I am intoxicated by the music, my classmates and especially by Ida, whose voice and personality remind me of Gloria, the passionate, outspoken buxom Colombian trophy wife played by Sofia Vergara on the sitcom Modern Family.  We all are. When a hip -hop band commands “If you’re sexy and you know it, clap your hands,” everybody makes some noise.

Not long after I began dancing Zumba, I found myself in the bathroom, brushing my teeth side-by-side with my husband, who had been away on a business trip.  He looked fondly down at me, in my cheerful green pajamas, and said “My wife, the pickle.”

Not me


He called in our twelve year-old daughter.  She is savvy enough to bank brownie points whenever possible, so when she saw the frozen look of horror on my face she said, “Actually mom, I think you look more like a snap pea.”

I’m pretty sure that was the moment I decided to liberate my inner Gloria.

The original plan was to dress like Gloria, talk like Gloria and act like Gloria solely for the benefit of my family, waiting for them when they came home from work and school.

My friend L, who is going through a divorce and knows a thing or two about personal transformation, had other ideas.  “You need to be Gloria all day.  You have to go to the grocery store as Gloria, pick the kids up from school as Gloria …”

I imagined myself in the organic produce section of the Ballard Market, leaning forward to reach a zucchini, in stiletto heels and a buttocks-hugging pencil skirt, ample cleavage spilling out of my tight blouse, calling for help:  “Excuse me, can you get me a tickitini???”

Though Ballard has its share of artists and tattooed moms and restaurants worthy of review in the New York Times, it still bears more than a passing resemblance to Lake Wobegon.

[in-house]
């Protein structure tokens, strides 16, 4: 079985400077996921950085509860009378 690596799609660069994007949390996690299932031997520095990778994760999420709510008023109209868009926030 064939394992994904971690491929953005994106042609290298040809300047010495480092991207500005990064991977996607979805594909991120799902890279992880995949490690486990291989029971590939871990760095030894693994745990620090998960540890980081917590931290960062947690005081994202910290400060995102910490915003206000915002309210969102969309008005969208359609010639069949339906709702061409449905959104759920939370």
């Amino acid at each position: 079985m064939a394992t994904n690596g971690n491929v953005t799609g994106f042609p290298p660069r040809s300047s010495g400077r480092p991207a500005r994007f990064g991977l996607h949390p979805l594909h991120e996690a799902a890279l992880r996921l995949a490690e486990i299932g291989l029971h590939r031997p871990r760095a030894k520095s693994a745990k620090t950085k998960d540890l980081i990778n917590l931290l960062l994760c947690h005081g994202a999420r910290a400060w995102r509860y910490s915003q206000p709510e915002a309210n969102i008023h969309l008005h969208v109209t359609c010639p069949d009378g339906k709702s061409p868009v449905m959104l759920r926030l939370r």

I couldn’t go through with it.

So I settled on being Gloria for Halloween and I started a blog instead.

As all of the writers in this room can attest, putting your work out there can be as intimidating as pretending to be Gloria in the Ballard Market.  There will be editors and agents and critics and inner voices who may tell you that your work isn’t good enough or that your book can’t be marketed to fit into one of today’s popular genres.

But as Michael Schein said at this gathering last year, if you want to write, write.  Don’t worry about whether anyone will read what you write, just write.

And if you think you are sexy enough, then dance the meringue, even if you are a 60 year-old transgender person in pink sweatpants or a 50 year-old minivan-driving mom who looks like a pickle.

Revel in your crunchy, sassy, half-sweet, half sourness and don’t forget to esqueeze your butt chicks with passion and with pride.

Seeing the World in a Grain of Rice

Last week was one of sugar highs and lows.  Halloween on Monday, resulting in way too many Snickers bars lying around the house in plain sight,